MADRID: Thousands of people joined May 1 rallies in more than 70 cities across Spain yesterday in the first Labor Day demonstrations since the pandemic began. Wearing masks and observing social distancing, demonstrators marched through the streets waving banners although in many places, numbers were capped to ensure anti-COVID measures were respected. The main demonstration in Madrid, which was limited to 1,000 people, began at midday (1000 GMT) under the slogan "Now it's time to deliver" with the participants marching from the town hall to the city's Puerta del Sol square.
Seven government ministers attended the march, including Labor Minister Yolanda Diaz as well as representatives of the three left-wing parties running in Tuesday's regional election in Madrid. At the rally, union leaders Pepe Alvarez of the UGT and the CCOO's Unai Sordo urged the government to honor commitments delayed by the pandemic, such as repealing a controversial labor reform, raising the minimum wage and approving a law on equal pay.
Addressing the march, Diaz said employment was key for overcoming the crisis. "The crisis has made us face up to an outdated labor model, based on casual work, seasonal employment and inequality.. which is exactly what the labor ministry has started to change," she said in remarks broadcast on Spain's RNE radio. "This May 1 is not just any other day because the values of dignified employment, solidarity, equality and social justice-which are embodied today-are undoubtedly the most effective response to the economic and social crisis we're experiencing."
Spain has been badly hit by the pandemic and is due to receive 140 billion euros ($167 billion) worth of EU funds between 2021 and 2026 to help its virus-battered economy. But Alvarez said it was critical to ensure the funds were used "to face up to the needs of its citizens and.. to make a change to its production model". In Barcelona, some 3,000 people joined the May Day marches, unions said, while in Mallorca, demonstrators joined a vehicle convoy in the capital Palma to avoid the rain, RTVE television reported.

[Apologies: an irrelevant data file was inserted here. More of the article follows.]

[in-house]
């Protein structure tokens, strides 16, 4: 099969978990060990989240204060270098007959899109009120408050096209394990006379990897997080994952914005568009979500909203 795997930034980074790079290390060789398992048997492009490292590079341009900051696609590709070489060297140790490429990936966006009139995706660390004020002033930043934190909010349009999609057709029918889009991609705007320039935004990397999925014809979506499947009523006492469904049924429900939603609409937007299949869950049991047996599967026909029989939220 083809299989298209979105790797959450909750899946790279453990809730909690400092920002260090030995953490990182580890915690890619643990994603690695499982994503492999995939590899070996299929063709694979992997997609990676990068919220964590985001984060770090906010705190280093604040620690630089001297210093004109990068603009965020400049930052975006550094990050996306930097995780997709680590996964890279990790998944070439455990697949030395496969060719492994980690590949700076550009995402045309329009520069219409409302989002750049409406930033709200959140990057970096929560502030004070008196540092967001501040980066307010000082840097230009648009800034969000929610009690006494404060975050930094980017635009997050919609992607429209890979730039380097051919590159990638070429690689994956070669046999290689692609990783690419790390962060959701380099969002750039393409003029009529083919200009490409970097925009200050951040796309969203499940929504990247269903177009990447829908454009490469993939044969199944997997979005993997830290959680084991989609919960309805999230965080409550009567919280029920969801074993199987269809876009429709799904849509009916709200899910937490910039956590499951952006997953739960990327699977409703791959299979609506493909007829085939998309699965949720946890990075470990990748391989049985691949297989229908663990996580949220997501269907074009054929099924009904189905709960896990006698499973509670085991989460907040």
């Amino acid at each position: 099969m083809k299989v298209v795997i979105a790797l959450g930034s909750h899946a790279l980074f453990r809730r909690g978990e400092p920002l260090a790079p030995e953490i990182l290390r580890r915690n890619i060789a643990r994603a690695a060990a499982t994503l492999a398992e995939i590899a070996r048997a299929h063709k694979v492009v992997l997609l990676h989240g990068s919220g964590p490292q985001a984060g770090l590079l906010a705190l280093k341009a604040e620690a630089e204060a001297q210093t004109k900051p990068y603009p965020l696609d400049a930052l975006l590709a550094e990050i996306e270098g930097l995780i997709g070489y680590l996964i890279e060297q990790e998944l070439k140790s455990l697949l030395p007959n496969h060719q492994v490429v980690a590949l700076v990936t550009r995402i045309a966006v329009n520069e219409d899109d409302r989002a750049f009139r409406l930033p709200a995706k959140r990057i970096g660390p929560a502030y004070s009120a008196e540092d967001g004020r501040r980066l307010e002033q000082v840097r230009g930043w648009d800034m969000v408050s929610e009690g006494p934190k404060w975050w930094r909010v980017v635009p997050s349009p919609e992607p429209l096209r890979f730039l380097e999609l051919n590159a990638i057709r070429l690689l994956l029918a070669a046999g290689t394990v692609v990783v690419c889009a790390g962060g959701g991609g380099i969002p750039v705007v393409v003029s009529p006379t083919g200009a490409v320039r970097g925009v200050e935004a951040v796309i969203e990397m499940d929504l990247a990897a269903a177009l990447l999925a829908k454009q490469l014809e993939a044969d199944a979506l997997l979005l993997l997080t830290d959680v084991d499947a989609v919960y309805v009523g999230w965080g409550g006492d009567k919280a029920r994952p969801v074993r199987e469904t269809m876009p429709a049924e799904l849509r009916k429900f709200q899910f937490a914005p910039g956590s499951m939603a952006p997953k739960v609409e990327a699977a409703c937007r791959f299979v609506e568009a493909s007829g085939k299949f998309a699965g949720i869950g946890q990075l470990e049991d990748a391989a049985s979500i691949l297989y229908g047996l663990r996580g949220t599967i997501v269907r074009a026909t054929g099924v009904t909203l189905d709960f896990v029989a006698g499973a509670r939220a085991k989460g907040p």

Meanwhile, millions of travellers criss-crossed China as the Labor Day holiday got underway yesterday, packing out tourist sites, thronging restaurants and visiting family as the vast country edges towards life after COVID. The world's second largest economy is expecting some 265 million journeys by road, train or boat during the five-day holiday, a transport ministry official said this week-numbers last seen in 2019 before the coronavirus struck.
Hundreds of day trippers packed out the walkway along the top of the Great Wall at Badaling, some 60 kilometers (37 miles) from downtown Beijing, with many not wearing masks. Ahead of the holiday on Friday, passengers thronged train stations across the country, with queues stretching across crowded departure halls. Although China's economy has bounced back from the coronavirus-induced slowdown of last year, consumer activity has lagged behind the stronger rebound seen in the industrial production.
But retail sales have since picked up, surging 34.2 percent on-year in March and painting a more optimistic picture of consumption demand. Key cities such as capital city Beijing, as well as Shanghai and Guangzhou, are expected to see greater demand this Labor Day holiday, said the transport official Li Huaqiang. "The number of people would have basically returned to levels seen in the same period in 2019," he added.
But Chinese authorities sounded a cautious note ahead of the break, warning that tourist attractions should impose restrictions on visitor numbers and have ticketing systems to control the flow of people. Travellers will also need to register at attractions and show their "health codes"-an electronic certificate on their phones to prove they are not at risk of infecting others. While the coronavirus outbreak has been largely brought under control in China, fresh outbreaks at the start of the year prompted authorities to urge migrant workers to stay home over the Lunar New Year. - AFP